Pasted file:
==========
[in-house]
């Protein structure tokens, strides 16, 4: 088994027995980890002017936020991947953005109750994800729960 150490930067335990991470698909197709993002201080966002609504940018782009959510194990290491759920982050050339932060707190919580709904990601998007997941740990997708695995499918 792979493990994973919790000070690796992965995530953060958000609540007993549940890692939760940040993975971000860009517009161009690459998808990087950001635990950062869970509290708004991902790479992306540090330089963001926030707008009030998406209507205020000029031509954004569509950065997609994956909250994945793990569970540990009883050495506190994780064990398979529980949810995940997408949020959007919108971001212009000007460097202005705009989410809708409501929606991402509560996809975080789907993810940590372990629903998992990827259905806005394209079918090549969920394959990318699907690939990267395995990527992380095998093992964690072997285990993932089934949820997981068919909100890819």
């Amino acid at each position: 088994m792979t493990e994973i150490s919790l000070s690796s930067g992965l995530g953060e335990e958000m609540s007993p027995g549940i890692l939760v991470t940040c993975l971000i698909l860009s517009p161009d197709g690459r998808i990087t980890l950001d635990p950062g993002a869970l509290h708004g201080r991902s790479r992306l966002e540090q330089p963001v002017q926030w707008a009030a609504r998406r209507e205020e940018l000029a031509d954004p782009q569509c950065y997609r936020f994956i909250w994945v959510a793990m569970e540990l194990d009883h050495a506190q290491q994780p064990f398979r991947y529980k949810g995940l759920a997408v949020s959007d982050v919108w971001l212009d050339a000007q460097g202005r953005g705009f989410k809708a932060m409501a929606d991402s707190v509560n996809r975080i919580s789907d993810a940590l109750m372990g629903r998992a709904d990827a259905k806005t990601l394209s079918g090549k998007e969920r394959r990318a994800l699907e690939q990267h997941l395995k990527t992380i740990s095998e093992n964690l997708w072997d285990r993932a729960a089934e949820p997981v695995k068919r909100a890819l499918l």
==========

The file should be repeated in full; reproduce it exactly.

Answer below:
[in-house]
């Protein structure tokens, strides 16, 4: 088994027995980890002017936020991947953005109750994800729960 150490930067335990991470698909197709993002201080966002609504940018782009959510194990290491759920982050050339932060707190919580709904990601998007997941740990997708695995499918 792979493990994973919790000070690796992965995530953060958000609540007993549940890692939760940040993975971000860009517009161009690459998808990087950001635990950062869970509290708004991902790479992306540090330089963001926030707008009030998406209507205020000029031509954004569509950065997609994956909250994945793990569970540990009883050495506190994780064990398979529980949810995940997408949020959007919108971001212009000007460097202005705009989410809708409501929606991402509560996809975080789907993810940590372990629903998992990827259905806005394209079918090549969920394959990318699907690939990267395995990527992380095998093992964690072997285990993932089934949820997981068919909100890819």
């Amino acid at each position: 088994m792979t493990e994973i150490s919790l000070s690796s930067g992965l995530g953060e335990e958000m609540s007993p027995g549940i890692l939760v991470t940040c993975l971000i698909l860009s517009p161009d197709g690459r998808i990087t980890l950001d635990p950062g993002a869970l509290h708004g201080r991902s790479r992306l966002e540090q330089p963001v002017q926030w707008a009030a609504r998406r209507e205020e940018l000029a031509d954004p782009q569509c950065y997609r936020f994956i909250w994945v959510a793990m569970e540990l194990d009883h050495a506190q290491q994780p064990f398979r991947y529980k949810g995940l759920a997408v949020s959007d982050v919108w971001l212009d050339a000007q460097g202005r953005g705009f989410k809708a932060m409501a929606d991402s707190v509560n996809r975080i919580s789907d993810a940590l109750m372990g629903r998992a709904d990827a259905k806005t990601l394209s079918g090549k998007e969920r394959r990318a994800l699907e690939q990267h997941l395995k990527t992380i740990s095998e093992n964690l997708w072997d285990r993932a729960a089934e949820p997981v695995k068919r909100a890819l499918l």